living matter which mainly consists of nitrogen, hydrogen, oxygen, and carbon. These elements
are linked together using covalent bonds. The wide variety of various organic molecules with
their unique properties comes as a result of the critical pattern of the carbon skeleton and the
functional groups attached to its skeleton. Jordan, Trace, and Kallenbach established that these
unique arrangements are what living organisms are made of and they are made of carbohydrates,
proteins, and DNA among other molecules. These play significant functions in the body of a
living organism, and they distinguish that living matter is composed of carbon compounds.
Structure and Function of Large Biological Molecules
There are four classes of large biological molecules that make up the living things, and these
include nucleic acids, proteins, lipids, and carbohydrates. Interestingly, these large molecules are
made up of carbon atoms (Thomas, Fryhle, and Snyder). Large molecules are known as
macromolecules and are composed of thousands of covalently connected atoms. The function of
each small or large molecule is determined by the structure of that particular molecule.
Macromolecules are polymers that are built from the monomers (Jordan, Trace, and Kallenbach).
Monomers are small building block molecules that join together to form a long molecule known
as a polymer. There are various categories of polymers such as carbohydrates. Carbohydrates are
the sugars as well as their polymers. The simplest carbohydrates are known as simple sugars or
the monosaccharides. The macromolecular carbohydrates include the polysaccharides which are
made of many sugar building blocks (Thomas, Fryhle, and Snyder). The monosaccharides have
their CH2O as their molecular formulas. Their classification is based on the location of their
functional group, carbonyl group (ketose or aldose) and the number of the carbon atoms in the
carbon skeleton. Below is the basic structure of some of the monosaccharide.
These are the major fuel for cells and at as raw material for building molecules. When
two monosaccharides undergo dehydration reaction, a disaccharide is formed (Jordan, Trace, and
Kallenbach). They are joined together through a covalent bond known as glycosidic linkage.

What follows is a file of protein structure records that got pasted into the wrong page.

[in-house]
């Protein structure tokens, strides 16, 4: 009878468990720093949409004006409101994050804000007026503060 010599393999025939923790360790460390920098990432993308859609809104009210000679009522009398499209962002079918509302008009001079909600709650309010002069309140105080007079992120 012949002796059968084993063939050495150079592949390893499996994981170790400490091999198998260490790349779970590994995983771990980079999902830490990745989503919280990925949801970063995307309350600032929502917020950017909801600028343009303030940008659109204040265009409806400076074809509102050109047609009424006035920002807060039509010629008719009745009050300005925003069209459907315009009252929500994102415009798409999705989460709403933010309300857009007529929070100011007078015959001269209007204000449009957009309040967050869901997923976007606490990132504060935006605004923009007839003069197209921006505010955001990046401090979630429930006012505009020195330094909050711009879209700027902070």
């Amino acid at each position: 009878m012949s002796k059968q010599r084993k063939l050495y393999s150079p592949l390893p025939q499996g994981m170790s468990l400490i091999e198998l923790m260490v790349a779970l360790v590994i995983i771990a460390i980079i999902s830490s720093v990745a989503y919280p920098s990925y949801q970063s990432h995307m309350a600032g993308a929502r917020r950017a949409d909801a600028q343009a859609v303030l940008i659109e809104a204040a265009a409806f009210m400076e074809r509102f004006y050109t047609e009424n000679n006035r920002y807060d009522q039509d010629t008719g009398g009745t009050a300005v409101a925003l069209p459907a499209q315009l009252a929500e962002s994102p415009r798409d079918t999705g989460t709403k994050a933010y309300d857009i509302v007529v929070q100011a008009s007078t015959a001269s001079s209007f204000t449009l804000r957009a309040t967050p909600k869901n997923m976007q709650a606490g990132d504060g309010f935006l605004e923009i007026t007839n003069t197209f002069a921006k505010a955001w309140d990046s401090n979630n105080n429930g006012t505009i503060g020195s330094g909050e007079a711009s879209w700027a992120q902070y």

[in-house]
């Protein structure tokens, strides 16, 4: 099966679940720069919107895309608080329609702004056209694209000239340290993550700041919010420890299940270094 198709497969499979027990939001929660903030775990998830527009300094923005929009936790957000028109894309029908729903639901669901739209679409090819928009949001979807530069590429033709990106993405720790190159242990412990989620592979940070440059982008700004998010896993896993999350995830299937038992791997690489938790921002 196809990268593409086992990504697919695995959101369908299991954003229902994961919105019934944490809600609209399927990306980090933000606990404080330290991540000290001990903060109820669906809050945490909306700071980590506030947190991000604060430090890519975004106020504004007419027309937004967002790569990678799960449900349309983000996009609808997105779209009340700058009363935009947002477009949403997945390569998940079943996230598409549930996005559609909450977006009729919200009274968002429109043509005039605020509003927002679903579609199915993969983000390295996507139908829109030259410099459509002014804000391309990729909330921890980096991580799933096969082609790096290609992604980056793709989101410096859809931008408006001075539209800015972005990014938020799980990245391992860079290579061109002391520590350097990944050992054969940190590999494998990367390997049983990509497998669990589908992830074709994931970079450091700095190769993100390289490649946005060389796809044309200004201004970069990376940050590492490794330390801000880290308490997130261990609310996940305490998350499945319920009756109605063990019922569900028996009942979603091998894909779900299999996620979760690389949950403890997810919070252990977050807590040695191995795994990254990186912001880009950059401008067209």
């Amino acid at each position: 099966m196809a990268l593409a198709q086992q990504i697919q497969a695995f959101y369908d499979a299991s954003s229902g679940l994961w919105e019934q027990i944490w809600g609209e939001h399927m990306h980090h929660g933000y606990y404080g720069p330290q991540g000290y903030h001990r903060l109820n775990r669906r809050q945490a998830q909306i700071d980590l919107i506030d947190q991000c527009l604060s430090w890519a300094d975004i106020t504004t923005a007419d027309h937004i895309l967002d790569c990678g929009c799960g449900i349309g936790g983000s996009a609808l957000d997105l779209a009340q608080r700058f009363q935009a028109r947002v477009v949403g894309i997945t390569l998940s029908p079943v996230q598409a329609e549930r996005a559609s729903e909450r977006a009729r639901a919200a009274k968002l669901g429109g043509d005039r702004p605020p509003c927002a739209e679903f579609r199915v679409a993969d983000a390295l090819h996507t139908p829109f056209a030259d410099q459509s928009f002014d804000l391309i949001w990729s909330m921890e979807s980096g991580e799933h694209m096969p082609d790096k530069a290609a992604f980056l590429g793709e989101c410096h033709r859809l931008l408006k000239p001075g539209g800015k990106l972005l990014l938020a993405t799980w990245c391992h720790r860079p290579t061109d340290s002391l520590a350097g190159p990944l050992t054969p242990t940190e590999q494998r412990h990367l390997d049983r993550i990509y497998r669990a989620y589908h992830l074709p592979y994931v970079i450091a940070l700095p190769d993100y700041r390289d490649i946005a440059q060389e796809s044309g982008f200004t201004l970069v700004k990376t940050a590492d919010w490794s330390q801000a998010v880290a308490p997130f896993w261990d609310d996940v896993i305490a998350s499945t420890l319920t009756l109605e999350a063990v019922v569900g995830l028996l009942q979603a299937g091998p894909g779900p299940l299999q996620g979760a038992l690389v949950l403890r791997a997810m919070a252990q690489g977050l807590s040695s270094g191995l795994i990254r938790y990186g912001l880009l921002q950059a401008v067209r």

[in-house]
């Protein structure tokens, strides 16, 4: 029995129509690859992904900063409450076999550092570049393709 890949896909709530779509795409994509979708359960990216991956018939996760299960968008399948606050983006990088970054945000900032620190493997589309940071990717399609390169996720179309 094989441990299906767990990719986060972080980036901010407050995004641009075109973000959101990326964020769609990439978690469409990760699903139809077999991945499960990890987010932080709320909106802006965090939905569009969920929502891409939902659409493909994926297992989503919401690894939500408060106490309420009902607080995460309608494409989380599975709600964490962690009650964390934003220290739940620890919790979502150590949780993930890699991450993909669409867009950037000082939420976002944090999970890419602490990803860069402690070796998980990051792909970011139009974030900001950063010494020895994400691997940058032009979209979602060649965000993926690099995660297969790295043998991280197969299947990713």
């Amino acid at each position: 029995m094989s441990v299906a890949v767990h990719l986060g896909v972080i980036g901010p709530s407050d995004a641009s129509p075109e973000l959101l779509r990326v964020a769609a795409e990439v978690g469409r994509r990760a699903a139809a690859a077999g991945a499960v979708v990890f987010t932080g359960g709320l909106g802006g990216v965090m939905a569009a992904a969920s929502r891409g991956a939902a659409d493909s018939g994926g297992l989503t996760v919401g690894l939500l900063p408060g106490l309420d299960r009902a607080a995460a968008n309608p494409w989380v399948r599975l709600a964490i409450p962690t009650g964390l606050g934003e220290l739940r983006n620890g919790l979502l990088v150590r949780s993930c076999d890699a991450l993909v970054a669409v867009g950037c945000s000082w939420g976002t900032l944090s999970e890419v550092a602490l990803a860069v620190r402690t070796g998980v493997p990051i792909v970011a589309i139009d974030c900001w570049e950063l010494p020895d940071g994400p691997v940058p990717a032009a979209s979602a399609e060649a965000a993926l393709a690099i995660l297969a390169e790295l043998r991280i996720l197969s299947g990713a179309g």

Polysaccharides are made of many monosaccharides and are therefore polymers of sugars. It is
the sugar monomers and the position of glycosidic linkages that determine the function of the
polysaccharide. The starch is a polysaccharide that is used for storage and made up of glucose
monomers (Thomas, Fryhle, and Snyder). Plants store their surplus starch as granules within
chloroplasts and other plastids. Glycogen is a polysaccharide that stores surplus in animals.
Proteins have polypeptides that are twisted, coiled and folded into a unique shape. There
are, however, some proteins that have unfolded areas. It is the sequence of the amino acids that
determine the three-dimensional structure of the protein. Just like in other molecules, the
structure of a protein determines its function. A protein structure has four levels of which include
the primary, secondary, tertiary and quaternary structure (Jordan, Trace, and Kallenbach). A
primary structure has the unique sequence of amino acids; the secondary structure has coils and
folds in the peptides, the tertiary structure has interactions among various side chains while
quaternary structure arises when the protein has multiple polypeptide chains. Changing the
primary structure of a protein is dangerous since it affects its ability and function (Thomas,
Fryhle, and Snyder). A good example is a substitution of a single amino acid in the protein
hemoglobin resulting to sickle – cell disease.
According to Thomas, Fryhle, and Snyder, the nucleic acids are responsible for storing
transmitting and helping to express hereditary information. The nucleotides make up the DNA.
The function of nucleic acids is to provide restriction for its replication. It also directs the
synthesis of messenger RNA, and through mRNA, it controls the synthesis of proteins. The
synthesis of proteins talks places in the ribosomes.
The body of every living organism is made up of various chemicals. Atoms, molecules,
elements, and compounds make up the entire part of a living organism. These have been proved
without doubt through various experiments performed by the scientist. Chemistry is therefore
inalienable from biology which studies life. Each chemical group of elements plays a particular
role that is determined by its structure. In conclusion, the chemistry of life is a reality.
Anderson, Nancy. Water and Life. , 2017. Internet resource.
Ball, P. “Water and Life: Seeking the Solution.” Nature. 436.7054 (2005): 1084-5. Print.
Caso, Adolph. Water and Life. Place of publication not identified: Branden Pub Co, 2012. Print.
Ghose, Tia. “Why Is Water So Essential For Life?” Live Science, 2015,
Jordan, Trace, and Neville R. Kallenbach. Chemistry: The Molecules of Life. , 2017. Print.
Kelly, Andrew. Carbon. Fitzroy, Vic: Wild Dog, 2013. Print.
Solomons, Thomas W. G, Craig B. Fryhle, and Scott A. Snyder. Organic Chemistry. , 2017.